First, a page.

A new Asian restaurant, Chopstick, opened in Bethlehem's Sands Casino just after Thanksgiving. At my recent visit, the trays of food I saw carried through the dining room before I even ordered were enough to tell the eatery's tale of fresh and well-made food.
The understated decor exudes subdued Far East elegance. Peach-toned grasscloth-covered walls above a wide wood chair rail feature blue-lit glass panels etched with patterns of bamboo and gingko, setting a Zen-like note of calm.
Under that chair rail, smooth and shiny black river rock set in white grout finishes the wall; it also covers support pillars. Ceiling lights, reminiscent of inverted red Chinese parasols, punctuate the otherwise rather neutral decor.
For lunch, the restaurant serves as a noodle shop featuring more than a half dozen soup varieties ranging from fish ball noodle soup to soy sauce chicken noodle soup. Kitchen specialties include soy sauce noodles with dried squid and roast duck over jasmine rice.
Chopstick's dinner menu offers familiar entrees such as sesame chicken and crispy orange beef along with more unusual selections: lamb chops with teriyaki sauce; salty pepper squid; and jellyfish.
Classic wonton soup ($5.50) was classic in flavor — the clear broth rich with depth and the wontons delicate and light in texture and taste.
Stuffed with what must have been gently flavored ground pork, pan-fried dumplings ($6) were excellent and enhanced by their thin, dark dipping sauce, even though overcooking two of the four dumplings had resulted in a crusty blackish bottom.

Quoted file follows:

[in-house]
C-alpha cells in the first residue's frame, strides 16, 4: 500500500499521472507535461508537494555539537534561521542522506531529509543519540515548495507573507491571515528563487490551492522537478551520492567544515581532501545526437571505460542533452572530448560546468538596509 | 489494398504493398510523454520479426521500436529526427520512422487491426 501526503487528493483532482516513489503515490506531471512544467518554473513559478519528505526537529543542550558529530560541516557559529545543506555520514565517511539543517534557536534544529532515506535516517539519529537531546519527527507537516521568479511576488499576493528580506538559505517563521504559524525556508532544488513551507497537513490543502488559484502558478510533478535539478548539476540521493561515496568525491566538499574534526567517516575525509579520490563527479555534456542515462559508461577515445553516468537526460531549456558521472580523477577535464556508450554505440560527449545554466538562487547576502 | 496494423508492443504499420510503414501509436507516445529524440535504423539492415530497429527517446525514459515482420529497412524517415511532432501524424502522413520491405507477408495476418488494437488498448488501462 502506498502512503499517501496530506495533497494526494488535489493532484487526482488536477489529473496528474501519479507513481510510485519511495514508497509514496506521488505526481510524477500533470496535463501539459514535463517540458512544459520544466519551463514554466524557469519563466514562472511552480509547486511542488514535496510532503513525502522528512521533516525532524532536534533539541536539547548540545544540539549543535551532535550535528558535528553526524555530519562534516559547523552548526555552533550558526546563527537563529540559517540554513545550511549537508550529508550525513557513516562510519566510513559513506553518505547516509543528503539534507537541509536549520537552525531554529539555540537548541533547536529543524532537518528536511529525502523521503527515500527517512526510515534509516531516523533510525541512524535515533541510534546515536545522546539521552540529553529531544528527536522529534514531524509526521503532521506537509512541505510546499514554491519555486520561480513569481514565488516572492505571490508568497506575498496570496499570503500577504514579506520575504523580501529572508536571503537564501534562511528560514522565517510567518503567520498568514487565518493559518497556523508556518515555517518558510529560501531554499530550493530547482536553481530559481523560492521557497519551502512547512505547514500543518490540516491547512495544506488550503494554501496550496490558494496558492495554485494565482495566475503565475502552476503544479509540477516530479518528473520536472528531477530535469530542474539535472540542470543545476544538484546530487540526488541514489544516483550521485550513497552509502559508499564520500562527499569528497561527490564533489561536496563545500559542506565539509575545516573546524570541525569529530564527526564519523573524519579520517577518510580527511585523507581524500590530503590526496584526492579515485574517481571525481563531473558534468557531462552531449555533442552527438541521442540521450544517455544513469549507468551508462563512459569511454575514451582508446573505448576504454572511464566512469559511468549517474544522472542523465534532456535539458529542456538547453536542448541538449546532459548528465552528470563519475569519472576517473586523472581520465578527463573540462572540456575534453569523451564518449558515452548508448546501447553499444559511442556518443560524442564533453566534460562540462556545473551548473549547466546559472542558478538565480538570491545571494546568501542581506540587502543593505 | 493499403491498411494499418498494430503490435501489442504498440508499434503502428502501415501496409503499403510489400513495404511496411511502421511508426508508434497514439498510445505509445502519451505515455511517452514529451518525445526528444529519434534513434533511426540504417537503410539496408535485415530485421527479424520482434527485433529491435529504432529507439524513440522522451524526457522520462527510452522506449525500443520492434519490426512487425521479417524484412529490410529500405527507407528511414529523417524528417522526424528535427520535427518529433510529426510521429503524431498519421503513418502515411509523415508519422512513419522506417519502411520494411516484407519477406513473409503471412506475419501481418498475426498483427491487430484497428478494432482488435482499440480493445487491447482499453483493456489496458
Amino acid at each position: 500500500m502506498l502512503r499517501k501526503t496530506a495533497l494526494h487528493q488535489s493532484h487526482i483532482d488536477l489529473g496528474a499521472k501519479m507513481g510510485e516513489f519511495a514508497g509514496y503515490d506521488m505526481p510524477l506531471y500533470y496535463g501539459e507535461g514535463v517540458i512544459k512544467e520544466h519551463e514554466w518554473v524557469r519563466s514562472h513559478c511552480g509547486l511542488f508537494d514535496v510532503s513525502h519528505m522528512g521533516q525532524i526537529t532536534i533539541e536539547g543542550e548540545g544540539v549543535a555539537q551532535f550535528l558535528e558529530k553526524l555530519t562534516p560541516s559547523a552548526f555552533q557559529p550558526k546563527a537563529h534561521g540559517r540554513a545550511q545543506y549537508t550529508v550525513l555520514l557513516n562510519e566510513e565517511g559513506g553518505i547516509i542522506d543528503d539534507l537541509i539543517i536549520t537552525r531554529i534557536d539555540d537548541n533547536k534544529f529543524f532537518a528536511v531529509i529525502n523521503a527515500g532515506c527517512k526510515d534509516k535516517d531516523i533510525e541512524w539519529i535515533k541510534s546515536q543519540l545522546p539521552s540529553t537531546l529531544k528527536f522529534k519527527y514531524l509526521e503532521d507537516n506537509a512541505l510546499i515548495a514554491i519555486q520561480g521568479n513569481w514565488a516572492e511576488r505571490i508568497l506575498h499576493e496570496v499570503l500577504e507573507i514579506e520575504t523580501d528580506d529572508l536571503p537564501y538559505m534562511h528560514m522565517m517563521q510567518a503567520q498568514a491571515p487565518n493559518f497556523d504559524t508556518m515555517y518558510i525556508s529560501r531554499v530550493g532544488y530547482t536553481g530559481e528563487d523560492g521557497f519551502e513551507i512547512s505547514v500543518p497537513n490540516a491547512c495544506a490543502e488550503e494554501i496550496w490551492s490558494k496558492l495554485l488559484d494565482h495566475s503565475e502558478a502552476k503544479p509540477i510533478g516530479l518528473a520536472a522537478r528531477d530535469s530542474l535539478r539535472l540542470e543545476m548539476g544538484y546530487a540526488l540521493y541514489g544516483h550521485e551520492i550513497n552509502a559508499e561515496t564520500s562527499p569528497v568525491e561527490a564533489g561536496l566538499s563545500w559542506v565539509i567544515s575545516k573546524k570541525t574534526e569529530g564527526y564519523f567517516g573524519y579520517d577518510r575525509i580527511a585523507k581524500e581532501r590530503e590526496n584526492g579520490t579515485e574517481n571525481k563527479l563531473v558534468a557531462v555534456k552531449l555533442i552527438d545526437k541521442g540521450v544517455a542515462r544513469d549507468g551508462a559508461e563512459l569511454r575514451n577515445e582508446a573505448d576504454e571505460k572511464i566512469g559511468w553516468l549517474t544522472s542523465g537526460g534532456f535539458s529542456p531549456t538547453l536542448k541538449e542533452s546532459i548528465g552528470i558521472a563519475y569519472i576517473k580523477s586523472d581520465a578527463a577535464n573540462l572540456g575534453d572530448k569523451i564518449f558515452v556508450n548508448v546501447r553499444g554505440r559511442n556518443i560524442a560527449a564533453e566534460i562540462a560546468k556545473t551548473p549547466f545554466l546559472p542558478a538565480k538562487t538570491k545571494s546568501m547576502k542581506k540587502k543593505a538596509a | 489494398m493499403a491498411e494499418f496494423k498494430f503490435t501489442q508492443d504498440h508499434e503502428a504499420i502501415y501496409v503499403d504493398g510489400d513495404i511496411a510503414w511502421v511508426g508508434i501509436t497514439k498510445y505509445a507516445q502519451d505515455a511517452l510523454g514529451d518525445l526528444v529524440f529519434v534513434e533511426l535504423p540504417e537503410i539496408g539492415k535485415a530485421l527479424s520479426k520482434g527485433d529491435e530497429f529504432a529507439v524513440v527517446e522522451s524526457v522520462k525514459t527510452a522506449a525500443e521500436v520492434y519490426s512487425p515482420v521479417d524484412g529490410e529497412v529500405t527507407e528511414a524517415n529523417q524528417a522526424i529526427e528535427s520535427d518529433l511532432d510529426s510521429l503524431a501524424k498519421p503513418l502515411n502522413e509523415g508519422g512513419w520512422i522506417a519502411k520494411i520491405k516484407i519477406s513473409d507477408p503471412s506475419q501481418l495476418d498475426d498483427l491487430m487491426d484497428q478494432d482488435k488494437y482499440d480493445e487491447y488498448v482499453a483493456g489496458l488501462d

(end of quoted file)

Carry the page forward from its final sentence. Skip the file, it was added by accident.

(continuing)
A mountain of crabmeat fried rice with XO sauce ($28) filled the plate on which it was served. Its execution approached perfection: rice cooked just right; pieces of carrot and onion still with texture and bite, and the XO sauce added just the right bit of heat. I was disappointed,however, in the amount of crabmeat I found, considering the cost.
My favorite that evening was beef chow fun ($16). This wonderful combination of beef, scallions, bean sprouts, onion and noodles yielded flavor deep and smoky, dark and earthy.
Lucky for me I got to take leftovers home, and it was even better a few days later.
Unfortunately, dessert is not yet available at Chopstick.
Even so, this restaurant runs in the pack of local Asian eateries with fresh, topnotch fare. Who needs dessert anyway? Just don't forget your wallet, though.
Dinner for two totaled $70, including tax and tip but no alcoholic beverages.